Community center under-utilized

Monday, June 28, the temperature hovered around 80 degrees. The parking lot at South Hill Park was full. Budding baseball players were abundant on the park's ball fields.

The community center? It stood locked and empty. Only a lone janitor partook of the emptiness.

Doors locked, lights off? On a warm summer evening and kids on summer break? What is the purpose of a community center but to offer a cool place to play and socialize?

Not true of Sunnyside's new "state of the art" community center. It sits empty (not only Monday but several, if not most, nights I have driven by).

I am dismayed at the perceived under-utilization of this new facility. I've read and heard of a very small number of programs being offered at the center. But what exactly are the offerings for the youth and others of the community during the dog days of summer, beyond a very important meal program?

Why does the splash pad lay dry? Where are the vast programs, equipment, staff and more that the Washington State Migrant Council (with a multi-million dollar budget) promised in its proposal to manage the community center? Where is the landscaping that was to be completed by the managing agency? Why are there multiple brown spots in newly laid lawn? Why is one revenue source, concessions, ignored during the summer ball season at South Hill Park? So many more questions to ask.

Why is the Sunnyside Community Center not a more inviting place to those utilizing South Hill Park on warm summer evenings and to the community in general?

I know for a fact that this not the vision that the Community Center Planning Committee had for such a facility. Is political meddling going to come back and bite someone in the proverbial "rear end?"

/s/ Greg Uberuaga, Sunnyside


Let us take a moment to reflect about the millions of babies whose lives are being violently ended while still in the womb; babies whose futures should have been left in the hands of their Heavenly Father.

Surely He gathers them to Himself, weeping as He comforts them. He points to that little boy and says, "He was to be a scientist, and perhaps I would have given him the key to unlock the cure for cancer. And the little girl over there might have been the doctor who eradicated AIDS."

He picks up a tiny hand and strokes the fingers and says, "These tiny fingers would have played music that would have thrilled the souls of thousands."

He kisses a little cheek and whispers, "This mouth would have spoken words about me to a world that is dying in sin."

He caresses tiny toes and speaks of feet that would have carried words of peace to world governments.

"This little soul," He says, "Would have taught your grandchildren, loving and caring for them along the way. And that one over there would have stood by you in line at the grocery store, turning to smile and brighten your day."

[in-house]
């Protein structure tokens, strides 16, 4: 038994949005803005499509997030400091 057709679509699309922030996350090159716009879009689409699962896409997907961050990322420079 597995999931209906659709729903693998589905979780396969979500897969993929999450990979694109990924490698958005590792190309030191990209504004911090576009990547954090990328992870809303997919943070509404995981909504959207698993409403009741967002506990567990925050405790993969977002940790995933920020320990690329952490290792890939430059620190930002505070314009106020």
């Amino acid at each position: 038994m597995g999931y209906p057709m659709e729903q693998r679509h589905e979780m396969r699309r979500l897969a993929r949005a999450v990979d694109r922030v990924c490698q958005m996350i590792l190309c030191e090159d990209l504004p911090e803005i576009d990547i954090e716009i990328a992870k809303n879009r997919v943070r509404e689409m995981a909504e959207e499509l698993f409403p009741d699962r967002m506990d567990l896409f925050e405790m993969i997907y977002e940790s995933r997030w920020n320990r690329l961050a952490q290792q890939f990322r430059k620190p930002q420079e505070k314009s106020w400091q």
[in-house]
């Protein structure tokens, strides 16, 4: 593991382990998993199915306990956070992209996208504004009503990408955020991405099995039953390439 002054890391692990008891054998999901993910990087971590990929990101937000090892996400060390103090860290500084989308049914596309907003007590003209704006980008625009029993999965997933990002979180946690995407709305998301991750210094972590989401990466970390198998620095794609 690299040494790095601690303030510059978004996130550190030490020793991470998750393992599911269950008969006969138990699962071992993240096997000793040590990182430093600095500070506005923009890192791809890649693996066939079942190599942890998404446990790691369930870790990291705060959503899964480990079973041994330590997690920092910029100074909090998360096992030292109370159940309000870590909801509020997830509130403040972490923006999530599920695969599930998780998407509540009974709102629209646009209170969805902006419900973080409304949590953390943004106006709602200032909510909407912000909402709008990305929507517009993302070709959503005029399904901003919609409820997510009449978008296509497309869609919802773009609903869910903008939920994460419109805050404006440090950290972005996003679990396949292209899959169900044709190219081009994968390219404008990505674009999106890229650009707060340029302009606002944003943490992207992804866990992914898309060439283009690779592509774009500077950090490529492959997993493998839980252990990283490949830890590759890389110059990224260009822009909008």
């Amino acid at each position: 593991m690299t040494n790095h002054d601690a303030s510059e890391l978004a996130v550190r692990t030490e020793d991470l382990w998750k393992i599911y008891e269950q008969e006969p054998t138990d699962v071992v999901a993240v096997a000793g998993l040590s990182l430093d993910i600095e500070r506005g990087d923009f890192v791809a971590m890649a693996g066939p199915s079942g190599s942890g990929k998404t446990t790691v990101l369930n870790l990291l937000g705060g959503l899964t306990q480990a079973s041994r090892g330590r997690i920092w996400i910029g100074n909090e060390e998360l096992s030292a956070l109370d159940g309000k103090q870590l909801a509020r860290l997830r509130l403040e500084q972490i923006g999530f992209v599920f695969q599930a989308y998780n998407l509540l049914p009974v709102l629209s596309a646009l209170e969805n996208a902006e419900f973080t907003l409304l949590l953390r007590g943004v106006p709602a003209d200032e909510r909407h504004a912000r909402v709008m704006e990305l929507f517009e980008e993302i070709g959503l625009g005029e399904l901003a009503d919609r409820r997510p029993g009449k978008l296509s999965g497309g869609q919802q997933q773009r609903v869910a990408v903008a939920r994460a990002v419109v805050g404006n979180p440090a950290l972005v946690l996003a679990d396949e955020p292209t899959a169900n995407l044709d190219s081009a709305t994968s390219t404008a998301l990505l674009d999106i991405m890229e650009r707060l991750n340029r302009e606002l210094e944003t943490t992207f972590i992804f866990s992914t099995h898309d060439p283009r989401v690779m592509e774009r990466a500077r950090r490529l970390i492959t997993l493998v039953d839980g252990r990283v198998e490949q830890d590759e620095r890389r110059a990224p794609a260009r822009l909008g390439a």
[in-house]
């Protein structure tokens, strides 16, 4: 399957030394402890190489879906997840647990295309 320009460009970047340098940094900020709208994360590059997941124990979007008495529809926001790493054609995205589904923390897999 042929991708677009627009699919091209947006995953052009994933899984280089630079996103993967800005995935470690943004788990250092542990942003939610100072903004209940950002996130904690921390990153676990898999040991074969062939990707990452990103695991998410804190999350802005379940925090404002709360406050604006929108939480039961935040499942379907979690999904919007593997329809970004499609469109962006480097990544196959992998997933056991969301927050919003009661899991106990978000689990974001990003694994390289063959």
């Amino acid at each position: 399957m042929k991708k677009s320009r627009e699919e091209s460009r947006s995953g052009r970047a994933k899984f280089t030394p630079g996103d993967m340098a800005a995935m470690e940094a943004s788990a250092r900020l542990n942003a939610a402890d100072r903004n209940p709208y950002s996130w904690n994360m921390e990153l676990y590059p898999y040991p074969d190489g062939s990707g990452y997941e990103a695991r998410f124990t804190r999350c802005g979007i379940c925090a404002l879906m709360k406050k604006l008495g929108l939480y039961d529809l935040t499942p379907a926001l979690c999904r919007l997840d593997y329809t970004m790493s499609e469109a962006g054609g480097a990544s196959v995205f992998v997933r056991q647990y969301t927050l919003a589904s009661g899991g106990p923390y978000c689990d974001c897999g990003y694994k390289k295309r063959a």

As He looks across the vast ocean of tiny beings whose futures He knows would have touched our lives, He grieves for them and wonders why we aren't grieving, too.

His beautiful face looks at us and He extends His arms with nail-scarred hands, and through His tears He says to you and I, "In as much as you have done it unto the least of these my brethren, you have done unto me."

The preceding appeared in our church bulletin and I thought it was worth sharing with your readers.

/s/ Bob Story Sr., Sunnyside

Fireworks display

People of Sunnyside heard of the need for donations to pay for the fireworks on July 4th and really stepped forward!

I want to thank all the business owners who accepted donation jars and cans for their help in the effort to collect donations, but especially those people who donated. Through your efforts, we were able to collect more than $700.

I am also very pleased with the firemen's donation of $500, the Pioneer Picnic Association's $160 and Elmer Schilperoort's donation of $160.

It just shows that the people of Sunnyside are capable of great things and can be very proud of themselves this 4th of July. So enjoy the display because we all made it happen.

/s/ Carol Stone, Sunnyside

Pugs found

Last Thursday night at 7 p.m., we received a phone call that our two pugs had been found in Grandview. We would like to express our deep thanks to the family who found them and called us to return them home.

Honesty is hard to come by these days. Thank you for putting our family back together.

We would also like to thank the Sunnyside police officers, dispatchers, the Humane Society and animal control officer who worked so diligently for their return. Special thanks to friends and acquaintances who looked everywhere they went for the dogs, and to those who called in sightings. Also, thanks to the business owners who displayed our posters.

/s/ Tommy Dekker, Sunnyside


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